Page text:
I know you probably would prefer a short, easy answer (I know I would! :o). Hopefully this helps in understanding these things a little better.

My post will be light on details.
Catholicism recognizes that God’s revelation is communitarian.
It is given to a community, not to each of us merely as individuals.
Individuals receive God’s revelation in the context of the community we are part of.
So our scripture interpretations and extrapolations into pastoral practice are informed by, and validated by, the community we live in, not our own personal authority.

Scripture is the person of Jesus Christ lived out, his life and “good news” given to those he lived with, and then committed to writing by those Inspired human beings. Jesus didn’t live his life based on what the NT said, because the NT wasn’t written. He is the book, personified. His community writes and breathes him. This oddly seems to be a very hard concept for SS types to grasp.

Tradition is…as others have said, a communitarian thing. The living body of teaching, thought, philosphy, interpretation, proclamation. Living. Just like a community of persons. Tradition is not a dead thing of the past. It is living. (did I mention Tradition is living?)
The Magisterium is not an individual, it is the living teaching authority of Christ’s body, given in unique charism to those who have it, as individuals acting in a community. In a most unique way to the successor of Peter.

The source of it all is Jesus Christ, risen from the dead and living, who is united to his Body, the Church, the Community of Saints.

Nicely put. :thumbsup:

Since you didn’t know what “CCC” meant, or what moral theology was, I wouldn’t even start with the Catechism. I’d buy “Catholicism for Dummies” and read that through first. Then I’d start on the Catechism.

And the book’s not really for “dummies.” It’s just an introduction to Catholicism.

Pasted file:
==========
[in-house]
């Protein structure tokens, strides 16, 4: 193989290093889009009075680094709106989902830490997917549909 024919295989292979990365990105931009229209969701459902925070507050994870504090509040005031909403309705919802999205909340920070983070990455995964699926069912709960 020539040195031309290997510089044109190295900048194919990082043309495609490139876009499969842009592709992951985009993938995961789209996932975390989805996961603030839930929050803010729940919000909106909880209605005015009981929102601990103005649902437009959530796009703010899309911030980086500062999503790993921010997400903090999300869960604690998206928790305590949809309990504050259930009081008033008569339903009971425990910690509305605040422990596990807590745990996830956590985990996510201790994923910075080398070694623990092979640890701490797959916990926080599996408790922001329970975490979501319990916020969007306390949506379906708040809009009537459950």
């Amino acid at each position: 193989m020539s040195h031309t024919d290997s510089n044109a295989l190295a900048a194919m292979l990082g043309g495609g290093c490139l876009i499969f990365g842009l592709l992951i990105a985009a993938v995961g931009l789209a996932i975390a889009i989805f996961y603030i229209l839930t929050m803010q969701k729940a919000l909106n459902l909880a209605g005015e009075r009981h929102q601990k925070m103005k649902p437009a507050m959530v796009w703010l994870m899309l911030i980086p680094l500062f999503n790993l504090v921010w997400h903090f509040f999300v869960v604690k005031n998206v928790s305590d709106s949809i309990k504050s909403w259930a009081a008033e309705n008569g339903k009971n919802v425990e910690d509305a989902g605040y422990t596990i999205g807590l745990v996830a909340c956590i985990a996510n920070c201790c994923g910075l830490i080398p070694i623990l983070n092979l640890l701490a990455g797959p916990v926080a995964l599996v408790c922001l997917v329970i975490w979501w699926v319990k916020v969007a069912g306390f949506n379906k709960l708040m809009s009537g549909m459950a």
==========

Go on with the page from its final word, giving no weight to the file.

Good point. I haven’t read that title myself, but I’ve consistently heard good things about it as a helpful introduction to Catholicism. If the passages I referenced above seem a bit thick to get through, this book might be the place to start.

Check out books by Tim Staples, Scott Hahn, Mike Aquilina, Robert Barron, Peter Kreeft, and Mark Shea. They cover a ton of topics that people joining or returning to the Church may be having trouble understanding or accepting.

Mark Shea’s book, “By What Authority?: An Evangelical Discovers Catholic Tradition” may be of particular use to you.

No, I appreciate your post a lot. This is exactly the kind of answer I was looking for, to detail which are exactly authoritative or not, and how is the scope of their authority.

The reason was that I was confused, at first I thought that Catholicism (and Eastern Orthodoxy) rests on two pillars - Sacred Tradition and Sacred Scripture. Then, things like CCC, Vatican documents, Canon Law came and I was like - Are these also another Tradition and Scripture? Are these authoritative? Are the Catholics adding new Traditions?

So, if my understanding is correct, Canon Law and the CCC are not authoritative in themselves, but are authoritative because they derive their content from Sacred Scripture and Sacred Tradition? So, they’re just merely tools for us to help understand and know Sacred Tradition and Scripture better? And the Magisterium is not an authority, its job is only to present Sacred Tradition and the truths found in Scripture?

I know I should start new threads to ask these questions, but for some reason I asked them here.
-What are the Vatican documents, again, they are also not authoritative and the Vatican is merely speaking based on Sacred Tradition and Scripture?
-How about the Vatican’s councils after the Seven Ecunemical Councils? I know this might sound like Orthodox, but what is the difference of more contemporary Vatican Councils to the Seven Ecumenical Councils?
-And where the Catholic Church gets its philosophy and moral theology also? From Sacred Tradition and Sacred Scripture too?

Sorry, if I have this kind of attitude, but I became confused when I reverted to Catholicism. I became accustomed to Protestantism where the only authoritative thing was the Bible and pastors only quoted from it. When I encountered councils, ECFs, Canon Law, documents, CCC in my newfound faith, I became confused that there are so many “authoritative sources”.